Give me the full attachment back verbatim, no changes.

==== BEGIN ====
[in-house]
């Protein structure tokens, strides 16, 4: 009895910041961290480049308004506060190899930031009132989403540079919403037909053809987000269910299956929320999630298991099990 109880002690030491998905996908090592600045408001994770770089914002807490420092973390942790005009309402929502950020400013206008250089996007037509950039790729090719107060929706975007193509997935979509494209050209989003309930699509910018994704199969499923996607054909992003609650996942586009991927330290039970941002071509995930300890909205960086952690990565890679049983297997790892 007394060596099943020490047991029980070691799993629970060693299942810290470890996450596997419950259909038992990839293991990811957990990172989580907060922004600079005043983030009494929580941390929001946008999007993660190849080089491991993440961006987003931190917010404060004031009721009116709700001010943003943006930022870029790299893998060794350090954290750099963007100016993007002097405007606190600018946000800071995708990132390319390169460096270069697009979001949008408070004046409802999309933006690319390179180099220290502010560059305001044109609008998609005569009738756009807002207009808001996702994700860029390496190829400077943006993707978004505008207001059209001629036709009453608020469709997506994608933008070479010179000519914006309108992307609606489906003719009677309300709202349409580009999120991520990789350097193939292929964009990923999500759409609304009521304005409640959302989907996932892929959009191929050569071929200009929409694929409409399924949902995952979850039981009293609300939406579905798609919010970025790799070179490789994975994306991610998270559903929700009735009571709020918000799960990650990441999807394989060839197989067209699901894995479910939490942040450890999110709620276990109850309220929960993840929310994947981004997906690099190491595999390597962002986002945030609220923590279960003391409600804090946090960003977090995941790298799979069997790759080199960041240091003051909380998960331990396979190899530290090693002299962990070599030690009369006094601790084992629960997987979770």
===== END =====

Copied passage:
[in-house]
């Protein structure tokens, strides 16, 4: 009895910041961290480049308004506060190899930031009132989403540079919403037909053809987000269910299956929320999630298991099990 109880002690030491998905996908090592600045408001994770770089914002807490420092973390942790005009309402929502950020400013206008250089996007037509950039790729090719107060929706975007193509997935979509494209050209989003309930699509910018994704199969499923996607054909992003609650996942586009991927330290039970941002071509995930300890909205960086952690990565890679049983297997790892 007394060596099943020490047991029980070691799993629970060693299942810290470890996450596997419950259909038992990839293991990811957990990172989580907060922004600079005043983030009494929580941390929001946008999007993660190849080089491991993440961006987003931190917010404060004031009721009116709700001010943003943006930022870029790299893998060794350090954290750099963007100016993007002097405007606190600018946000800071995708990132390319390169460096270069697009979001949008408070004046409802999309933006690319390179180099220290502010560059305001044109609008998609005569009738756009807002207009808001996702994700860029390496190829400077943006993707978004505008207001059209001629036709009453608020469709997506994608933008070479010179000519914006309108992307609606489906003719009677309300709202349409580009999120991520990789350097193939292929964009990923999500759409609304009521304005409640959302989907996932892929959009191929050569071929200009929409694929409409399924949902995952979850039981009293609300939406579905798609919010970025790799070179490789994975994306991610998270559903929700009735009571709020918000799960990650990441999807394989060839197989067209699901894995479910939490942040450890999110709620276990109850309220929960993840929310994947981004997906690099190491595999390597962002986002945030609220923590279960003391409600804090946090960003977090995941790298799979069997790759080199960041240091003051909380998960331990396979190899530290090693002299962990070599030690009369006094601790084992629960997987979770």